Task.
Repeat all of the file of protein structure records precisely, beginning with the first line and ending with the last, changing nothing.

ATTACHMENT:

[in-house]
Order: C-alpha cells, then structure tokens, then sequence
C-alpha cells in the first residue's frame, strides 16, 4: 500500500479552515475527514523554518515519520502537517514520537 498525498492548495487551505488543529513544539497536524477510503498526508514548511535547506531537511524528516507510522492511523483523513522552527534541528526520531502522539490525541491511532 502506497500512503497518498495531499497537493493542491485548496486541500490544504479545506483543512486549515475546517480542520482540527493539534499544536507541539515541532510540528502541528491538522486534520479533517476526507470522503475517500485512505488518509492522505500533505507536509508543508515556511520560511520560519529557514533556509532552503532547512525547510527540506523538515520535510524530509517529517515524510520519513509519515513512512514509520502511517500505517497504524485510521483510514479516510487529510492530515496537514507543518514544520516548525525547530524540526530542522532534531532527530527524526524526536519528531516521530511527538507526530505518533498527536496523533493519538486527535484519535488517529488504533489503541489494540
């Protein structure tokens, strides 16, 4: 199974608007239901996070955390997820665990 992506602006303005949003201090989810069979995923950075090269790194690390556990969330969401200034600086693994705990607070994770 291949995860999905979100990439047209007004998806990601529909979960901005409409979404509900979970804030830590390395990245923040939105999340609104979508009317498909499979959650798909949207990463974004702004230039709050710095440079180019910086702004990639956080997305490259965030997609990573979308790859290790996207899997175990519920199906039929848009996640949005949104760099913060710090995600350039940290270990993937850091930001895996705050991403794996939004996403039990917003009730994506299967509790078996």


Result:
[in-house]
Order: C-alpha cells, then structure tokens, then sequence
C-alpha cells in the first residue's frame, strides 16, 4: 500500500479552515475527514523554518515519520502537517514520537 498525498492548495487551505488543529513544539497536524477510503498526508514548511535547506531537511524528516507510522492511523483523513522552527534541528526520531502522539490525541491511532 502506497500512503497518498495531499497537493493542491485548496486541500490544504479545506483543512486549515475546517480542520482540527493539534499544536507541539515541532510540528502541528491538522486534520479533517476526507470522503475517500485512505488518509492522505500533505507536509508543508515556511520560511520560519529557514533556509532552503532547512525547510527540506523538515520535510524530509517529517515524510520519513509519515513512512514509520502511517500505517497504524485510521483510514479516510487529510492530515496537514507543518514544520516548525525547530524540526530542522532534531532527530527524526524526536519528531516521530511527538507526530505518533498527536496523533493519538486527535484519535488517529488504533489503541489494540
């Protein structure tokens, strides 16, 4: 199974608007239901996070955390997820665990 992506602006303005949003201090989810069979995923950075090269790194690390556990969330969401200034600086693994705990607070994770 291949995860999905979100990439047209007004998806990601529909979960901005409409979404509900979970804030830590390395990245923040939105999340609104979508009317498909499979959650798909949207990463974004702004230039709050710095440079180019910086702004990639956080997305490259965030997609990573979308790859290790996207899997175990519920199906039929848009996640949005949104760099913060710090995600350039940290270990993937850091930001895996705050991403794996939004996403039990917003009730994506299967509790078996």